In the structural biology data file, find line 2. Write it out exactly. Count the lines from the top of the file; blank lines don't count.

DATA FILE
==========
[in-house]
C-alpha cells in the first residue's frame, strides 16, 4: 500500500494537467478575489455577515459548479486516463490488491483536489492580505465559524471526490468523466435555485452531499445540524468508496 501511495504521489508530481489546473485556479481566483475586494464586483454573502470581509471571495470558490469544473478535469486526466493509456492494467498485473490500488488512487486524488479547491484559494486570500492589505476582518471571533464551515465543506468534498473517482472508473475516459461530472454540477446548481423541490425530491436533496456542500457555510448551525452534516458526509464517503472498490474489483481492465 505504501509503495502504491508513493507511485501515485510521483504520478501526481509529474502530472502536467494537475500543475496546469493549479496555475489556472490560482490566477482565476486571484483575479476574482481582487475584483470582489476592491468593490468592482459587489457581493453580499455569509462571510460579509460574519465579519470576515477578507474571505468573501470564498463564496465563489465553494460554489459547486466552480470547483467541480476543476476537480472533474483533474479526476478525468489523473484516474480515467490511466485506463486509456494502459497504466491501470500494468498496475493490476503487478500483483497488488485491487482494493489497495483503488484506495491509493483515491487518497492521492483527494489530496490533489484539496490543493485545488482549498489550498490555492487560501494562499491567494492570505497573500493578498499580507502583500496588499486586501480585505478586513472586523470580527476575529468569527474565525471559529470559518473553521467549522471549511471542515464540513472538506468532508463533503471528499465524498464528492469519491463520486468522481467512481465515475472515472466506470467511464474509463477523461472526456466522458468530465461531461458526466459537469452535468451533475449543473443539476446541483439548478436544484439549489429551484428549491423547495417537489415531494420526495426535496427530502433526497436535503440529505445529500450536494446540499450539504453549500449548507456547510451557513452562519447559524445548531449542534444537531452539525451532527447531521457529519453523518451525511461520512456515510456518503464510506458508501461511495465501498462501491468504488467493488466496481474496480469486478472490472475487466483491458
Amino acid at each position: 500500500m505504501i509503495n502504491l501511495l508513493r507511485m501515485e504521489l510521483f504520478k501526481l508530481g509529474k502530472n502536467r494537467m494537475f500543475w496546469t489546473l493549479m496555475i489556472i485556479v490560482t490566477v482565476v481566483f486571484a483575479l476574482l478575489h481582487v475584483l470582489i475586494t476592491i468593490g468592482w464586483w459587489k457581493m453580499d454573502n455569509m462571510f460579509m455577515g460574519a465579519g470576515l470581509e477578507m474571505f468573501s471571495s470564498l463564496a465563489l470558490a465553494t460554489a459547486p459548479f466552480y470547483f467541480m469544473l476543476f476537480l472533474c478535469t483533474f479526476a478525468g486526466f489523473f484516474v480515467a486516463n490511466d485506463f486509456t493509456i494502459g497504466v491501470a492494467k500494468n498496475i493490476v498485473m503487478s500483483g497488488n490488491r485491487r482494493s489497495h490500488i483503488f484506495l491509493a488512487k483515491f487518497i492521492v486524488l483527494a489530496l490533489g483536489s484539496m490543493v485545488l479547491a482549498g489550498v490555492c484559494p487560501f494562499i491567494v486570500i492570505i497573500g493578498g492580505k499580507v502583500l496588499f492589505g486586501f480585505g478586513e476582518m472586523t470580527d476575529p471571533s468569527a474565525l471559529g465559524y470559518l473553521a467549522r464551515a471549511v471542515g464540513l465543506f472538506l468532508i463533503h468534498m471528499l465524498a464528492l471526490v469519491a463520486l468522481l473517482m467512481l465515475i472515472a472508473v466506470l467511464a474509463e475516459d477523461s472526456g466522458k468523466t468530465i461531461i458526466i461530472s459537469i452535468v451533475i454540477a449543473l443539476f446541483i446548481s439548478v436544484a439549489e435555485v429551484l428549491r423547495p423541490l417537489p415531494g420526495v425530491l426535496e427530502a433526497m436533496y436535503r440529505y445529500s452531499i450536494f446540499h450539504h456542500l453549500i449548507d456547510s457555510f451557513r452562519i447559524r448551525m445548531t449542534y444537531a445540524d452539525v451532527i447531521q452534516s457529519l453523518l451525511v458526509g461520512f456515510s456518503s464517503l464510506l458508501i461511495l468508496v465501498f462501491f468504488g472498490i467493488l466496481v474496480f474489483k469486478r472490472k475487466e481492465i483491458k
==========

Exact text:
C-alpha cells in the first residue's frame, strides 16, 4: 500500500494537467478575489455577515459548479486516463490488491483536489492580505465559524471526490468523466435555485452531499445540524468508496 501511495504521489508530481489546473485556479481566483475586494464586483454573502470581509471571495470558490469544473478535469486526466493509456492494467498485473490500488488512487486524488479547491484559494486570500492589505476582518471571533464551515465543506468534498473517482472508473475516459461530472454540477446548481423541490425530491436533496456542500457555510448551525452534516458526509464517503472498490474489483481492465 505504501509503495502504491508513493507511485501515485510521483504520478501526481509529474502530472502536467494537475500543475496546469493549479496555475489556472490560482490566477482565476486571484483575479476574482481582487475584483470582489476592491468593490468592482459587489457581493453580499455569509462571510460579509460574519465579519470576515477578507474571505468573501470564498463564496465563489465553494460554489459547486466552480470547483467541480476543476476537480472533474483533474479526476478525468489523473484516474480515467490511466485506463486509456494502459497504466491501470500494468498496475493490476503487478500483483497488488485491487482494493489497495483503488484506495491509493483515491487518497492521492483527494489530496490533489484539496490543493485545488482549498489550498490555492487560501494562499491567494492570505497573500493578498499580507502583500496588499486586501480585505478586513472586523470580527476575529468569527474565525471559529470559518473553521467549522471549511471542515464540513472538506468532508463533503471528499465524498464528492469519491463520486468522481467512481465515475472515472466506470467511464474509463477523461472526456466522458468530465461531461458526466459537469452535468451533475449543473443539476446541483439548478436544484439549489429551484428549491423547495417537489415531494420526495426535496427530502433526497436535503440529505445529500450536494446540499450539504453549500449548507456547510451557513452562519447559524445548531449542534444537531452539525451532527447531521457529519453523518451525511461520512456515510456518503464510506458508501461511495465501498462501491468504488467493488466496481474496480469486478472490472475487466483491458